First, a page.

Owner Keeps Vintage Look for Local Building
by Derek Beigh
Mt. Vernon Register-News
July 2, 2011
Click here to read the story at register-news.com
Harry Clark and Steven Farkenberg polish the vitrolite glass on the face of the former Stumpp building at 10th and Broadway. Kent Renshaw, the owner of the building, plans to have 50 of the 80 vitrolite pieces on the building replaced.
MT. VERNON — When Kent Renshaw selected Tim Dunn and his crew out of St. Louis to replace and refurbish the vitrolite paneling of the former Stumpp Building downtown, he knew he was getting the best in the business.
Dunn’s company, Vitrolite Specialist, is not just the leading but the only American source and installer of vitrolite, a vintage stained glass featured in many depression-era structures that hasn’t been manufactured in the United States since 1947.
That dearth has allowed Dunn to become the gatekeeper for the substance: His 20-ton supply is the result of years of replacement and rehabilitation jobs at structures nationwide including the Artcraft Theater in Franklin, Ind., Alhambra Theater in Hopkinsville, Ky. and 9th Street Grill in Mt. Vernon since he learned the trade in the 1980s.
Dunn said his business has grown in that time because building owners increasingly prefer vitrolite to modern materials for the sense of nostalgia it evokes.
“There are a lot of people who like the look,” he said. “In the 1930s Libbey Owens Ford, who manufactured vitrolite, held a ‘Modernize Main Street’ contest, and you had to use vitrolite to be eligible; that’s made it an appealing classical storefront. It stands out.”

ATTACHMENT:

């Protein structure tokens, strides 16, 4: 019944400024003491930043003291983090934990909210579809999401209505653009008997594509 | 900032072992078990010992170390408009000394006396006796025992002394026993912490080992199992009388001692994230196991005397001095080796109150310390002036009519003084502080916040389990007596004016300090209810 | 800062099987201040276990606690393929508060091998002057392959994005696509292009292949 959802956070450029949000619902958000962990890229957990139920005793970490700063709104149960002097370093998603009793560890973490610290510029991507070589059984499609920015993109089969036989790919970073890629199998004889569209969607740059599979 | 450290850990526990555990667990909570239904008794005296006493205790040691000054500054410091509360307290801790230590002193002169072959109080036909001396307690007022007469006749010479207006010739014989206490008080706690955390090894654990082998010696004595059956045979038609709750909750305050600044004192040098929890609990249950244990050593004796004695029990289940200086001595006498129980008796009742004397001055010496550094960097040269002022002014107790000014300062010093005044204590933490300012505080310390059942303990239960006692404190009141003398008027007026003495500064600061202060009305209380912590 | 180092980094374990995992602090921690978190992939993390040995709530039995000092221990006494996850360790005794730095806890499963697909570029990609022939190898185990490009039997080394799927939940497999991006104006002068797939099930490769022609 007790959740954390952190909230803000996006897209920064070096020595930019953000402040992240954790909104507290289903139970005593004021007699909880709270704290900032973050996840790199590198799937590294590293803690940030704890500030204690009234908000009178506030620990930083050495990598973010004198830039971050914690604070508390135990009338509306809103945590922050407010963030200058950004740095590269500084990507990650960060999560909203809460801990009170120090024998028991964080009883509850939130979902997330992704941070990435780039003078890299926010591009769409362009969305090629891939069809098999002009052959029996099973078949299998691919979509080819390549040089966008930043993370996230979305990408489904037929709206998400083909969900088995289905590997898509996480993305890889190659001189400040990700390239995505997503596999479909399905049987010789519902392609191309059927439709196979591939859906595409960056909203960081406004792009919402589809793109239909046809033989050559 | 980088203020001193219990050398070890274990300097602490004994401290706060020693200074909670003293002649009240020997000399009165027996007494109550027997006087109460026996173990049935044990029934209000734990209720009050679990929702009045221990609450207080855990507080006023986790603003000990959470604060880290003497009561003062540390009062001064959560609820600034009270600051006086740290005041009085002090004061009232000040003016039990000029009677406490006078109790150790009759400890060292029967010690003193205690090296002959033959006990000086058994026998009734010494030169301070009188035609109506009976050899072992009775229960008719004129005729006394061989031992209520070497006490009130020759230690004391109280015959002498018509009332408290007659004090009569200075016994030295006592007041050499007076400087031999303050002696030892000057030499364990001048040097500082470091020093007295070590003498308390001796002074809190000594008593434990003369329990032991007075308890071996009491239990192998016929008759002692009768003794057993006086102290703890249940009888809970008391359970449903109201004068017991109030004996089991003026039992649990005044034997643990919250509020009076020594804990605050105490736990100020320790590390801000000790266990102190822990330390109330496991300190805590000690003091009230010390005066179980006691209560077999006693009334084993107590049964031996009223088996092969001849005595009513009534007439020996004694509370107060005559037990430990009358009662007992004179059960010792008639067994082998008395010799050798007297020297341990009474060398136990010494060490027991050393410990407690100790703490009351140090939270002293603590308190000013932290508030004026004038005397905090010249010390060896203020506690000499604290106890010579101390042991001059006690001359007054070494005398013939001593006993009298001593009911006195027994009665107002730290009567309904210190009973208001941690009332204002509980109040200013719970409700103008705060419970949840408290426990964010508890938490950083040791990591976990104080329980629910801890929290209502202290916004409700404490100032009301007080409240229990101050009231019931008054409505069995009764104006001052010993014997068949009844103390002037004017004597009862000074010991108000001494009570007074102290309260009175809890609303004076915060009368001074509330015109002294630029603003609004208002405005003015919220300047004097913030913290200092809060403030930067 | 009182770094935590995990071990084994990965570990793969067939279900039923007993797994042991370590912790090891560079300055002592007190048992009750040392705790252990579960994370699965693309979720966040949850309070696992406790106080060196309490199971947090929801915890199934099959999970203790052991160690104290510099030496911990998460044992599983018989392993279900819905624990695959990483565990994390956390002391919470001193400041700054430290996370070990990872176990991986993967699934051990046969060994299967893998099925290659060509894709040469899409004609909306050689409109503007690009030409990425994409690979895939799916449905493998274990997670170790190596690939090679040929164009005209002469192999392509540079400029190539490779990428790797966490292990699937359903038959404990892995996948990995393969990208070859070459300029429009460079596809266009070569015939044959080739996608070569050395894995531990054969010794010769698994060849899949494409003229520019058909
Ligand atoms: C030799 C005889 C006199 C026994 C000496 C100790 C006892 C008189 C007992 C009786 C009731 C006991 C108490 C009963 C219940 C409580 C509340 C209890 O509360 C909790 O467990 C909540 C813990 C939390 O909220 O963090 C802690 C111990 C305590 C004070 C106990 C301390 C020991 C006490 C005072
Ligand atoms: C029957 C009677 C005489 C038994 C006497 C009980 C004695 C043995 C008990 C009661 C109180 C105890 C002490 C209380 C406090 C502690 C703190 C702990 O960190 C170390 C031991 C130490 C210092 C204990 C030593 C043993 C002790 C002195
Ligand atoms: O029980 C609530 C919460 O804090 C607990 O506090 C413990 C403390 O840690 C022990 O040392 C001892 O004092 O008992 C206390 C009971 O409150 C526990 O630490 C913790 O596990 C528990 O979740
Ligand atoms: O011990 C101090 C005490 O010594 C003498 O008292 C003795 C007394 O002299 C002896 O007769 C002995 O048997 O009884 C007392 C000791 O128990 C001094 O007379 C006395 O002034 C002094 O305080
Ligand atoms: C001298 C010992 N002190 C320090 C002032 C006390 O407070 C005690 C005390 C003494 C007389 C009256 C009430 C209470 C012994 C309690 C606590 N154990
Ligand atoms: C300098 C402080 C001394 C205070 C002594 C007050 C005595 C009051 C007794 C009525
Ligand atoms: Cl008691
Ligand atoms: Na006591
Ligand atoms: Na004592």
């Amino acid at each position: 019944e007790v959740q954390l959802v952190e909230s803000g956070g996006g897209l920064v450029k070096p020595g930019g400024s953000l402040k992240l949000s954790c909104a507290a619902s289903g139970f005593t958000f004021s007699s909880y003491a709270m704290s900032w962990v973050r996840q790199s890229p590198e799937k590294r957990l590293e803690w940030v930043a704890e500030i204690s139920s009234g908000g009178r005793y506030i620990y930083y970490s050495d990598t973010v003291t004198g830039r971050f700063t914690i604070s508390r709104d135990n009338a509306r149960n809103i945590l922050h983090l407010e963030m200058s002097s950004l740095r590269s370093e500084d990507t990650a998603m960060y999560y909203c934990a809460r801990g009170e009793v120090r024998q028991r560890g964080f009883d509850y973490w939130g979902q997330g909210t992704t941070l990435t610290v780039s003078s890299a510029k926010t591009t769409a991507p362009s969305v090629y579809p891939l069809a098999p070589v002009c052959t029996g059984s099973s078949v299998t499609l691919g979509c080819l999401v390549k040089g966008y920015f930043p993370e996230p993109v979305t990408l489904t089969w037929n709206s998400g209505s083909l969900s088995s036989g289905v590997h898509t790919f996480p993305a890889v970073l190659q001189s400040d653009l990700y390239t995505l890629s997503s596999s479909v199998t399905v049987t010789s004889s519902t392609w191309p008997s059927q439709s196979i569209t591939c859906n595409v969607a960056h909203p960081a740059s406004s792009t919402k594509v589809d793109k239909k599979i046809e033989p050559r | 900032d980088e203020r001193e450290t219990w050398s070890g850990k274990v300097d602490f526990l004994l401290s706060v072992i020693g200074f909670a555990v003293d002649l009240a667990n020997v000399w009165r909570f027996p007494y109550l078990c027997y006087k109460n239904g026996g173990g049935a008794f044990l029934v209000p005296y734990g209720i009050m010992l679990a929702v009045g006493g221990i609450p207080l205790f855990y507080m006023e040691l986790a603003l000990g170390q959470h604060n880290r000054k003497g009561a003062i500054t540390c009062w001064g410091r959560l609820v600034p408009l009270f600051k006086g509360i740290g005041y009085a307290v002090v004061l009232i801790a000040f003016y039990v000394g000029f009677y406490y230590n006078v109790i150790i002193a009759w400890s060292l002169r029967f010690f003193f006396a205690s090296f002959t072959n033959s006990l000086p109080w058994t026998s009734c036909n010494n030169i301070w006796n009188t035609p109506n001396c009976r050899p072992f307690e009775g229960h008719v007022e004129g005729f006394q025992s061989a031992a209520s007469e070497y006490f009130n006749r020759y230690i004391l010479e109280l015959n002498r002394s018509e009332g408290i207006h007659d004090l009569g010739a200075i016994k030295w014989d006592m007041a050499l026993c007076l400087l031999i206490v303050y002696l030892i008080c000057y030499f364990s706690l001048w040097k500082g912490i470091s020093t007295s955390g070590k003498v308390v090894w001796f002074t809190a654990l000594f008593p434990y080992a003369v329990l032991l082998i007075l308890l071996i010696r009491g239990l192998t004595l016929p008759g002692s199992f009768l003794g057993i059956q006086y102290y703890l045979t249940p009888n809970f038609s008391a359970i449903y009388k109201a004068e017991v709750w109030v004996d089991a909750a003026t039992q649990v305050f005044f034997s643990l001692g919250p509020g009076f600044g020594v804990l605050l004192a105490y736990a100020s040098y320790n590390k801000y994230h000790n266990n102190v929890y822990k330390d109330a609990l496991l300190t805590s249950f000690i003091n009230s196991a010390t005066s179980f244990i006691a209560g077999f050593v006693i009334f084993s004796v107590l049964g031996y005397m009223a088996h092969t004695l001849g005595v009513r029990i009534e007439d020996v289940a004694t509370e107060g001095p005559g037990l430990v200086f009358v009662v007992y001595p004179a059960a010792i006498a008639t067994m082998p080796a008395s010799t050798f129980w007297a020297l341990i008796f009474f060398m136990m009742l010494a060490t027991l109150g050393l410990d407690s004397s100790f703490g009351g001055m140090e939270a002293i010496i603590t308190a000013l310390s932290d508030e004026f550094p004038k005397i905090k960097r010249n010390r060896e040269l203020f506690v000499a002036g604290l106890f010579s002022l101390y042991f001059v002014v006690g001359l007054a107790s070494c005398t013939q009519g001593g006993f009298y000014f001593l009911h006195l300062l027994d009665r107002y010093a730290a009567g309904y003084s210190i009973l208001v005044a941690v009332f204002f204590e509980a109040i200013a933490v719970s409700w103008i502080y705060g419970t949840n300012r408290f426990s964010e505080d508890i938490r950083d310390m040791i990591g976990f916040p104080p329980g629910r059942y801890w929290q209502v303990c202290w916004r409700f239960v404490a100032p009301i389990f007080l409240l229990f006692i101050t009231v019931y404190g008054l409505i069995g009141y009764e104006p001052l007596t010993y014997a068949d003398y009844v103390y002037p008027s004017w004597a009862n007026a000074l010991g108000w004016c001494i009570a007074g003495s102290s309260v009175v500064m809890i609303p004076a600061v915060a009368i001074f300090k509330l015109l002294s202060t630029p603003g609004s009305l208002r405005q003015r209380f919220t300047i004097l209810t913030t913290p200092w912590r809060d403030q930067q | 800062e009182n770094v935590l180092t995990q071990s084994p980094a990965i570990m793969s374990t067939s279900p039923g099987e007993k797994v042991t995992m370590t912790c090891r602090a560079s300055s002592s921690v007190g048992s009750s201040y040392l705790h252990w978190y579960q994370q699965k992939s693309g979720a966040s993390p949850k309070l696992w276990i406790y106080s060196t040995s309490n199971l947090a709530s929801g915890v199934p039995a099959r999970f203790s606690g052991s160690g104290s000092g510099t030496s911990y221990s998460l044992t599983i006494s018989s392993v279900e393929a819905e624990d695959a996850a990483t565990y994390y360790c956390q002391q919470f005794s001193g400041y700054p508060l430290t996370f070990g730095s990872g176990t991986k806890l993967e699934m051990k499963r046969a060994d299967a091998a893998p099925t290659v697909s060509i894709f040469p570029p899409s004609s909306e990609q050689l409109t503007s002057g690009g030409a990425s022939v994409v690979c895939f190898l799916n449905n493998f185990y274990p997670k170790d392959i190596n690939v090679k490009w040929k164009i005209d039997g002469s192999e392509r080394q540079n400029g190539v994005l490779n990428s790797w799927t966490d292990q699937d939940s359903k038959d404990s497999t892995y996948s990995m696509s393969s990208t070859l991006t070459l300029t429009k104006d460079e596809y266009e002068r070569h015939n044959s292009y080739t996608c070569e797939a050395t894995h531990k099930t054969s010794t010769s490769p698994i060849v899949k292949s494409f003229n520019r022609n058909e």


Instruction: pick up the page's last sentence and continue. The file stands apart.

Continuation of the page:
To Renshaw, using vitrolite to maintain the look of the building at 10th and Broadway as it was constructed is a natural fit for Mt. Vernon’s historic downtown TIF district.
“I wanted to maintain that vintage look,” he said. “A lot of people go in and try to make things look old. So why not just maintain the original?”
The vitrolite servicing — 50 of the about 80 pieces on the building’s five storefronts will be replaced, and the rest will be cleaned and resurfaced — is a small portion of the overall renovation planned for the structure, which will take place over the next several years and be partially TIF-funded. Current construction, including window replacement and patching the leaky roof but not the vitrolite or overhaul of the interior, will be 50% reimbursed by TIF funds.
“Without those funds we wouldn’t be able to do it because it’s so cost-intensive,” Renshaw said. “Cyndy Mitchell and the TIF Board have been wonderful to work with. We’ll probably continue to apply, as more funds become available, to make the building look better and better. It’ll be a lengthy process.”
The work so far is the result of the long history Renshaw has with the property: In 1998 he purchased a small portion of the block and renovated it into the Renshaw & Associates Law Firm, then in September of last year decided to buy the rest and restore it. The first phase, the roof and vitrolite, will be complete around mid-July.
While Renshaw doesn’t know precisely what the building will be eventually used for — he said the upper floors could be apartments and the lower levels small businesses — bringing the structure back to downtown the way it once was is important enough to merit the hard work.
“I’ve always supported the development of downtown and making it viable again,” Renshaw said. “We can’t just let these things disintegrate before our eyes.”